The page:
Restocking Food Sunday Pantry needs community aid to continue helping those in need.

November 04, 1996

WHEN CARROLL COUNTY Food Sunday recently found its cupboard nearly bare, caring people responded to that need with money, other donations and food collection drives. The community response to this 14-year-old food pantry was impressive enough to leverage a $2,000 grant from the Maryland Food Committee and the promise of $1,000 more by year's end.

That was the good news for the non-profit volunteer agency, and for some 350 working poor families who depend on its weekly distributions of nutritious groceries to make ends meet.

The bad news: The financial crisis is not over. Experienced operations manager Tom Canon (the only paid full-time employee) had to be let go. And the local charity's applicant rolls have soared by 40 percent since January.

Despite a 12 percent increase in contributions this year, demand has grown even faster at the food bank's distribution centers in Westminster, Taneytown and Sykesville.

Typically, Food Sunday and other charities look to the coming period from Thanksgiving to Christmas for major pledges and donations to carry them through much of the year. This year, the Carroll food bank fell a month or two short of that traditional span of replenishment.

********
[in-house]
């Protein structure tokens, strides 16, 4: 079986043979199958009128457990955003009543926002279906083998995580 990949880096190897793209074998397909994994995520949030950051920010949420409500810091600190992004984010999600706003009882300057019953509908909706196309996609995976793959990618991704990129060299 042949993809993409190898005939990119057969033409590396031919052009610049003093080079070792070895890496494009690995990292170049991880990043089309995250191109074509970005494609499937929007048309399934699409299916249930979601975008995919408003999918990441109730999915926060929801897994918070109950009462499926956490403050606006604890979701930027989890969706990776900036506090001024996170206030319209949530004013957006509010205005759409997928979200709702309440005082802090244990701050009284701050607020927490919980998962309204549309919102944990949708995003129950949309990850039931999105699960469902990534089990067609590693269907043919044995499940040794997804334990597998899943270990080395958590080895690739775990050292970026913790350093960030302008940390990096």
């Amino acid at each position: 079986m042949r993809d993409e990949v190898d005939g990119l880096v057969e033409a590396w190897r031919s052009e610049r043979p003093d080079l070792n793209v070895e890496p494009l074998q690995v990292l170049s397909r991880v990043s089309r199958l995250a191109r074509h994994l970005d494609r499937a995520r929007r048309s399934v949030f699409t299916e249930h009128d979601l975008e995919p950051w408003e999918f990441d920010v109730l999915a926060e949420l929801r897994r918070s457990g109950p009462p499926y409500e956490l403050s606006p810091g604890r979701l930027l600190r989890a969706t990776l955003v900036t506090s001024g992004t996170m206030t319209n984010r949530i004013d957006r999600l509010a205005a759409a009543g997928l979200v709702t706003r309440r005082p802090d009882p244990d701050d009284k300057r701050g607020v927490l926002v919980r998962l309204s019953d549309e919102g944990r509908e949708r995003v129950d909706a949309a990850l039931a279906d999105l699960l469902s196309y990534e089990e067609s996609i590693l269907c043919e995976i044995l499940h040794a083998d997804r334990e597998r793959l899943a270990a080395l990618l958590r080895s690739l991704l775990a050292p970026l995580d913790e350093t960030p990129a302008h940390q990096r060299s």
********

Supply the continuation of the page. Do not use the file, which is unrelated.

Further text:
While overall unemployment is down, more working families with children have turned to food banks to stretch their tight budgets. Added to that strain is a 30 percent cut in Maryland's food stamp budget last month and new programs that move welfare recipients to jobs but don't provide enough transition resources.

While Food Sunday is getting by with purely volunteer help for the time-being, this important organization needs full-time leadership to place orders effectively, stock the warehouse and organize distributions.

To make the most of limited resources, and maintain a nutritious balance in its food packages, the agency requires funding to pay a coordinator. It can't rely on community food collections alone, no matter how well-intentioned. (A $1 cash donation can produce $13 in food for clients, the agency claims.)

Carroll County Food Sunday is strongly deserving of community help, just as it has helped thousands of needy over the years. Caring citizens will do their part to refill the pantry.

Pub Date: 11/04/96

Baltimore Sun Articles
Please note the green-lined linked article text has been applied commercially without any involvement from our newsroom editors, reporters or any other editorial staff.